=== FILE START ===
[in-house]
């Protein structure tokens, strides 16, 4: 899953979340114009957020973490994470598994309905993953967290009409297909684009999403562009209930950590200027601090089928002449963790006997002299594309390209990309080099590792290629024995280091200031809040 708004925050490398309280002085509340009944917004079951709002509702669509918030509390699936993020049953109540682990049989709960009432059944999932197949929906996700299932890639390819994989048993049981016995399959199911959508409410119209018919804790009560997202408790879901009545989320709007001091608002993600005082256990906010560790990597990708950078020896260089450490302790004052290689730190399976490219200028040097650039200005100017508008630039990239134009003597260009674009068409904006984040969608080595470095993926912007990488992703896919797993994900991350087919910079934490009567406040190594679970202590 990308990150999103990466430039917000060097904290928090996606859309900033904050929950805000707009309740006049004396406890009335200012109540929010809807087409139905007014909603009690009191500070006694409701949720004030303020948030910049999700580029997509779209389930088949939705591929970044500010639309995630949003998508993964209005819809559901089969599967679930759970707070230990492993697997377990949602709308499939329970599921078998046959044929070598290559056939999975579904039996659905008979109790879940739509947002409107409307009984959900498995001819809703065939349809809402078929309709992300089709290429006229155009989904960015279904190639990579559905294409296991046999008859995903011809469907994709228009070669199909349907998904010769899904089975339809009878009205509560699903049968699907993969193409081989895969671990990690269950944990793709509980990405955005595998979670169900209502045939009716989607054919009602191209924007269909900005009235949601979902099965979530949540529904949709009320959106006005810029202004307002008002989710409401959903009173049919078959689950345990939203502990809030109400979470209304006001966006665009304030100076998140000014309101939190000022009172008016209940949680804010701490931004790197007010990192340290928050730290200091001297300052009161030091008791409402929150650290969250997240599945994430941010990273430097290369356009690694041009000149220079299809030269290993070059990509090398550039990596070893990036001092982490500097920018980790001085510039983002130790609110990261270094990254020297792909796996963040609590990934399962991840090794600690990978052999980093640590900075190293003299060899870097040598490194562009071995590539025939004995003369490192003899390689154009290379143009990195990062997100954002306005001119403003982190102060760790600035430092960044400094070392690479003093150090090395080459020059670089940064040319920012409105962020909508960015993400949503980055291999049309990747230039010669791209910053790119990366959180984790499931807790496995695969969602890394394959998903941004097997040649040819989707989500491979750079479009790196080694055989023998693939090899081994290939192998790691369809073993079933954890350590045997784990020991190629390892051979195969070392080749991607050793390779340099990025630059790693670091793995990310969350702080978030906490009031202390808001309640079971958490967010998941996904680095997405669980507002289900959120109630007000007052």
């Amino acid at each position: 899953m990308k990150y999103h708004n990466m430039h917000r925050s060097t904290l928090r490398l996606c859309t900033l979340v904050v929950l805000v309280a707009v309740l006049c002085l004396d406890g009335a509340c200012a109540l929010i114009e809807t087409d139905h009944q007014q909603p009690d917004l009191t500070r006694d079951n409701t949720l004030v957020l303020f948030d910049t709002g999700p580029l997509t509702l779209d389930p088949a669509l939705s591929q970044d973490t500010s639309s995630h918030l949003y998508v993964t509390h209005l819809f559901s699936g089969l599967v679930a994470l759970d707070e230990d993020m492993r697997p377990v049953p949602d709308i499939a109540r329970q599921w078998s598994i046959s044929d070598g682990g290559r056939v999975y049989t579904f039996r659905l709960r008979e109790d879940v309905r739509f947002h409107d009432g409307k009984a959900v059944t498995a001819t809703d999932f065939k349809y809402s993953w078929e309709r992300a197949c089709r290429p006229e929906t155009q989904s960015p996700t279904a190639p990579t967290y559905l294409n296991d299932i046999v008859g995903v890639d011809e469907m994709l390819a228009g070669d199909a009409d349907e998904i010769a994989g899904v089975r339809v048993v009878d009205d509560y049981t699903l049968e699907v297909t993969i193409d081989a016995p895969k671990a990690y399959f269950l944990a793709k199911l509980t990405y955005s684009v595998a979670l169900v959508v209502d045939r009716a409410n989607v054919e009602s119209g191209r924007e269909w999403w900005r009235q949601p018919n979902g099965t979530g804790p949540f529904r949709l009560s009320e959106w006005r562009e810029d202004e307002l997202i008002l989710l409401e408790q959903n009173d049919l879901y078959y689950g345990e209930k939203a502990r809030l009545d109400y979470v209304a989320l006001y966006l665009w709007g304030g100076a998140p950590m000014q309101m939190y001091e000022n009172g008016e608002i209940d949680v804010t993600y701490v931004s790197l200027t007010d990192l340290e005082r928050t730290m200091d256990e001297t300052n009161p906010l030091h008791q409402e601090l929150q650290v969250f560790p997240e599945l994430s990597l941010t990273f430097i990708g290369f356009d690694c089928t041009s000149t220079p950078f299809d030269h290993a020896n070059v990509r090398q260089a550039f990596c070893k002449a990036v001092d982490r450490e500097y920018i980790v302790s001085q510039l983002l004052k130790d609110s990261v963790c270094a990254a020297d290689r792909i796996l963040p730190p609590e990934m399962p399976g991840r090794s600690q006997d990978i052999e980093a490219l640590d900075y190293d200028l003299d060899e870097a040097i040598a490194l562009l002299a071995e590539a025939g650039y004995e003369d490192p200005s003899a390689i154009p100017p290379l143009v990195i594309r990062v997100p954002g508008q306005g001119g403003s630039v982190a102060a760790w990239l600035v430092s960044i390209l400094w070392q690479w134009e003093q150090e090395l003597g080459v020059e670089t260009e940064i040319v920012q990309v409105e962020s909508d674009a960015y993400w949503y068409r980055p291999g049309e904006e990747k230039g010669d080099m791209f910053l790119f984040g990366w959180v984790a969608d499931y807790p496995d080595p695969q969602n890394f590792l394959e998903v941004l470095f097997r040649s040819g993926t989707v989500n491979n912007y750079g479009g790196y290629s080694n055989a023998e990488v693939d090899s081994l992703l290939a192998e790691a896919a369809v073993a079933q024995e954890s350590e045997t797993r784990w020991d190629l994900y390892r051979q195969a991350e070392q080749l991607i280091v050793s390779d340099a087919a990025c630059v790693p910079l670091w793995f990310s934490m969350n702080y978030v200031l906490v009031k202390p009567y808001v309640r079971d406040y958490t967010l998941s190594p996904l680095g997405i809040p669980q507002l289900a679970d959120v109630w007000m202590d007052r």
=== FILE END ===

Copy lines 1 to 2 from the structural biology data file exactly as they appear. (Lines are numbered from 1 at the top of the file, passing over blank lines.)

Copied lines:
[in-house]
């Protein structure tokens, strides 16, 4: 899953979340114009957020973490994470598994309905993953967290009409297909684009999403562009209930950590200027601090089928002449963790006997002299594309390209990309080099590792290629024995280091200031809040 708004925050490398309280002085509340009944917004079951709002509702669509918030509390699936993020049953109540682990049989709960009432059944999932197949929906996700299932890639390819994989048993049981016995399959199911959508409410119209018919804790009560997202408790879901009545989320709007001091608002993600005082256990906010560790990597990708950078020896260089450490302790004052290689730190399976490219200028040097650039200005100017508008630039990239134009003597260009674009068409904006984040969608080595470095993926912007990488992703896919797993994900991350087919910079934490009567406040190594679970202590 990308990150999103990466430039917000060097904290928090996606859309900033904050929950805000707009309740006049004396406890009335200012109540929010809807087409139905007014909603009690009191500070006694409701949720004030303020948030910049999700580029997509779209389930088949939705591929970044500010639309995630949003998508993964209005819809559901089969599967679930759970707070230990492993697997377990949602709308499939329970599921078998046959044929070598290559056939999975579904039996659905008979109790879940739509947002409107409307009984959900498995001819809703065939349809809402078929309709992300089709290429006229155009989904960015279904190639990579559905294409296991046999008859995903011809469907994709228009070669199909349907998904010769899904089975339809009878009205509560699903049968699907993969193409081989895969671990990690269950944990793709509980990405955005595998979670169900209502045939009716989607054919009602191209924007269909900005009235949601979902099965979530949540529904949709009320959106006005810029202004307002008002989710409401959903009173049919078959689950345990939203502990809030109400979470209304006001966006665009304030100076998140000014309101939190000022009172008016209940949680804010701490931004790197007010990192340290928050730290200091001297300052009161030091008791409402929150650290969250997240599945994430941010990273430097290369356009690694041009000149220079299809030269290993070059990509090398550039990596070893990036001092982490500097920018980790001085510039983002130790609110990261270094990254020297792909796996963040609590990934399962991840090794600690990978052999980093640590900075190293003299060899870097040598490194562009071995590539025939004995003369490192003899390689154009290379143009990195990062997100954002306005001119403003982190102060760790600035430092960044400094070392690479003093150090090395080459020059670089940064040319920012409105962020909508960015993400949503980055291999049309990747230039010669791209910053790119990366959180984790499931807790496995695969969602890394394959998903941004097997040649040819989707989500491979750079479009790196080694055989023998693939090899081994290939192998790691369809073993079933954890350590045997784990020991190629390892051979195969070392080749991607050793390779340099990025630059790693670091793995990310969350702080978030906490009031202390808001309640079971958490967010998941996904680095997405669980507002289900959120109630007000007052």